The North is home to Iceland's second largest urban area, Akureyri, located in Iceland's longest fjord, the mild-weathered Eyjafjörður. Akureyri, rich in culture and history, has a charming downtown full of late nineteenth century wooden houses. In summer, golfers can take advantage of the midnight sun at the Arctic Open.
Close by in the northern reaches of the Vatnajökull National Park is the impressive Ásbyrgi Canyon, as well as the Dettifoss Waterfall—the most powerful in Europe.
Many towns of the North are dedicated to marine life. The Húsavík Whale Museum and the Seal Center in Hvammstangi are two options for visitors. Close by in the northern reaches of the Vatnajökull National Park is the impressive Ásbyrgi Canyon, as well as the Dettifoss Waterfall—the most powerful in Europe. The nearby Lake Mývatn and its surrounding wetlands has an exceptional variety of waterbirds and rock formations.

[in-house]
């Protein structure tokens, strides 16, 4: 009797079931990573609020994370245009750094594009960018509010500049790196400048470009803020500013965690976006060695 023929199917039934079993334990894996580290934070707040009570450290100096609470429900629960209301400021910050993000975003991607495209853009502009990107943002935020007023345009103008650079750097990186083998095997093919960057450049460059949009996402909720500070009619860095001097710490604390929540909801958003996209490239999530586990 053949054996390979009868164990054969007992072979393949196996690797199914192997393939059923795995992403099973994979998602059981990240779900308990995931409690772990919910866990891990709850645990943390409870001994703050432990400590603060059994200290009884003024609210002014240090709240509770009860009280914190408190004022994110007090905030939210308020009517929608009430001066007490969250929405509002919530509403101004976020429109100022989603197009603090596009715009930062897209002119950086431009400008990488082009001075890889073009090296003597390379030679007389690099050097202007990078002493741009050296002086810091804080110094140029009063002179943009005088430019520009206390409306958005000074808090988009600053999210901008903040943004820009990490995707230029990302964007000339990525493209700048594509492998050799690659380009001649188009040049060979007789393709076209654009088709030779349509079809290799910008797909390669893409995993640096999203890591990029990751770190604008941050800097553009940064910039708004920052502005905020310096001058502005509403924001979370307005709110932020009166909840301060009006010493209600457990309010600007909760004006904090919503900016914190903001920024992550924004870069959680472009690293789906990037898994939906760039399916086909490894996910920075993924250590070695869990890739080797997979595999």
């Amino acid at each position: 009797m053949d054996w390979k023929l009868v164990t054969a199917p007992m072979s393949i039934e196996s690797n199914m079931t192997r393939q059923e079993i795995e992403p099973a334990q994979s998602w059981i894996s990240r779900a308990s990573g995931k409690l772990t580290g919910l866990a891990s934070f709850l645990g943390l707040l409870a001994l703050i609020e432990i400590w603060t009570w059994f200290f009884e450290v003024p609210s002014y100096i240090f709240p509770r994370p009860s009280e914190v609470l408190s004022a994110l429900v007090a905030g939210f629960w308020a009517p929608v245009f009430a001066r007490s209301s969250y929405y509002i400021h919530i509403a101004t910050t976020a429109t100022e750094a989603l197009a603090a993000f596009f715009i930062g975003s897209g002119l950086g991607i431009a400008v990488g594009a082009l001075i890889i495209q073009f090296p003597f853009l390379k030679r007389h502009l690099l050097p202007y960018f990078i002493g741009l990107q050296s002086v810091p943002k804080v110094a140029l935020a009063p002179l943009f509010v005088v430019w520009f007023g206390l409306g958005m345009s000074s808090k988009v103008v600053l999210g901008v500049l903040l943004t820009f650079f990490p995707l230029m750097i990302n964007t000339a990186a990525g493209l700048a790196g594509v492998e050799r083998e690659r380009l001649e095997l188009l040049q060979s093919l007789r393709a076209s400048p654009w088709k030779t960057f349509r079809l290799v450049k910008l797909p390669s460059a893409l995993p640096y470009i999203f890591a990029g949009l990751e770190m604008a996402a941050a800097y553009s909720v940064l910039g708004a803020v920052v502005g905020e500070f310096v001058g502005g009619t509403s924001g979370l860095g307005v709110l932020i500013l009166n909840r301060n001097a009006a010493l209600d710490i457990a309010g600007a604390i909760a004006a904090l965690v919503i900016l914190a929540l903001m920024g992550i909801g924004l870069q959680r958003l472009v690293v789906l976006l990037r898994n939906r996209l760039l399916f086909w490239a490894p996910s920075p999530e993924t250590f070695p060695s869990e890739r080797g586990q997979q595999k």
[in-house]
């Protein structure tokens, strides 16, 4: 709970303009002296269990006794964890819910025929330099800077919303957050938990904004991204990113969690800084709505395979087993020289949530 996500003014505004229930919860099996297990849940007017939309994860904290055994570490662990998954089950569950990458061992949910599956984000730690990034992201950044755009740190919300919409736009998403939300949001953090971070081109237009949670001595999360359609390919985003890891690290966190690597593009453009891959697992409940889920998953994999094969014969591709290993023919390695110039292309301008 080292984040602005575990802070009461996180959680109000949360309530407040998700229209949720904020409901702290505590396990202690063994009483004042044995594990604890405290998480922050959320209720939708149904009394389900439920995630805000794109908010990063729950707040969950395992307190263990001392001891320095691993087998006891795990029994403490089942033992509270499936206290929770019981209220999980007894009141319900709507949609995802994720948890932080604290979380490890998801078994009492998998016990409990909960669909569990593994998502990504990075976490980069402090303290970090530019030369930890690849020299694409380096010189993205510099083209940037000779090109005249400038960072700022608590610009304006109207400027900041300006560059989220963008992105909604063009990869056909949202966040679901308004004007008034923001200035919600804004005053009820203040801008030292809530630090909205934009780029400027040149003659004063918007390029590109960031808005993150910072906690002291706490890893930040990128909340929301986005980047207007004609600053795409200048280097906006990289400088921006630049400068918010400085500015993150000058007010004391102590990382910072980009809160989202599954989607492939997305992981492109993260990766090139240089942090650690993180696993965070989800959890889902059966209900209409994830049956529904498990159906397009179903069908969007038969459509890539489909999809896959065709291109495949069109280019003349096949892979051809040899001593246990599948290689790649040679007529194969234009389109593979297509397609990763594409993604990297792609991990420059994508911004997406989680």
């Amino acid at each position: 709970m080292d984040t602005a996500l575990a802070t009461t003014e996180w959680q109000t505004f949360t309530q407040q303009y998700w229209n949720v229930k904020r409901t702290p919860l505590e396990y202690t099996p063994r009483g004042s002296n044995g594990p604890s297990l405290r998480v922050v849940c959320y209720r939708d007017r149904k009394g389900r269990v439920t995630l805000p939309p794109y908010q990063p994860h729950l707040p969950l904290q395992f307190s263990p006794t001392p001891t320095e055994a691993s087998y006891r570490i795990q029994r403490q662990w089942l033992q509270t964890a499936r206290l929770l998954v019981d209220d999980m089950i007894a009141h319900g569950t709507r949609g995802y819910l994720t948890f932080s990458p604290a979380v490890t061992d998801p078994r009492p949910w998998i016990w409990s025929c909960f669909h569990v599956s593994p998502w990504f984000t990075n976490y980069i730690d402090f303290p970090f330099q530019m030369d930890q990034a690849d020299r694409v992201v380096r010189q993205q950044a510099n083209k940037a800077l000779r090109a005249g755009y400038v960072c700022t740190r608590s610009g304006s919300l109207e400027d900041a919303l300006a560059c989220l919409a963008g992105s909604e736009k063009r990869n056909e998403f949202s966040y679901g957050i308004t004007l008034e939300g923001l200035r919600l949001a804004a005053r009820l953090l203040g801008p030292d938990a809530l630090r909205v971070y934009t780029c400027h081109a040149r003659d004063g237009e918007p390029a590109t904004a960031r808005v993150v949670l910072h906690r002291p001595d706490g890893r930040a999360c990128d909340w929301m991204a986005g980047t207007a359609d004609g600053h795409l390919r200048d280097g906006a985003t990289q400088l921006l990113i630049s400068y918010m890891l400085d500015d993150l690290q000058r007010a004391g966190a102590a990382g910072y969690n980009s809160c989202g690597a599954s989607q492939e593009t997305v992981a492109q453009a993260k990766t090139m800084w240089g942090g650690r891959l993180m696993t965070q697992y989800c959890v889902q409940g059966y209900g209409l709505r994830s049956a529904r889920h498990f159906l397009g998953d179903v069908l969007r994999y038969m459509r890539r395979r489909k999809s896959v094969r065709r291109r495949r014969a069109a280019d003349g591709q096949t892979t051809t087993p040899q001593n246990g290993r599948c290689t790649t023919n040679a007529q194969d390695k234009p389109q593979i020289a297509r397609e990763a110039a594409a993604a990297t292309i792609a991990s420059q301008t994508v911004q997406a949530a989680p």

Akureyri, Húsavík, Sauðárkrókur and Dalvík
Akureyri International Airport, Grímsey, Húsavík, Sauðárkrókur and Þórshöfn
Akureyri town, Askja caldera, Ásbyrgi Canyon, Dettifoss Europe‘s most powerful waterfall, Goðafoss waterfall, Lake Mývatn, Hvítserkur Cliff, Vatnsnes Peninsula, Kolugljúfur Canyon, Borgarvirki, Langanes peninsula, Grímsey Island, Hrísey Island, Troll Peninsula, Kálfshamarsvík, Vatnajökull National Park.
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One of Iceland's best kept secrets is undoubtedly the country's North-West corner, usually known as the Westfjords. Isolation has preserved the region in relatively unspoiled wilderness. Largely uninhabited, the Westfjords are frequently distinguished by travel guides as a destination of excellence, and are a must-see for any serious explorer.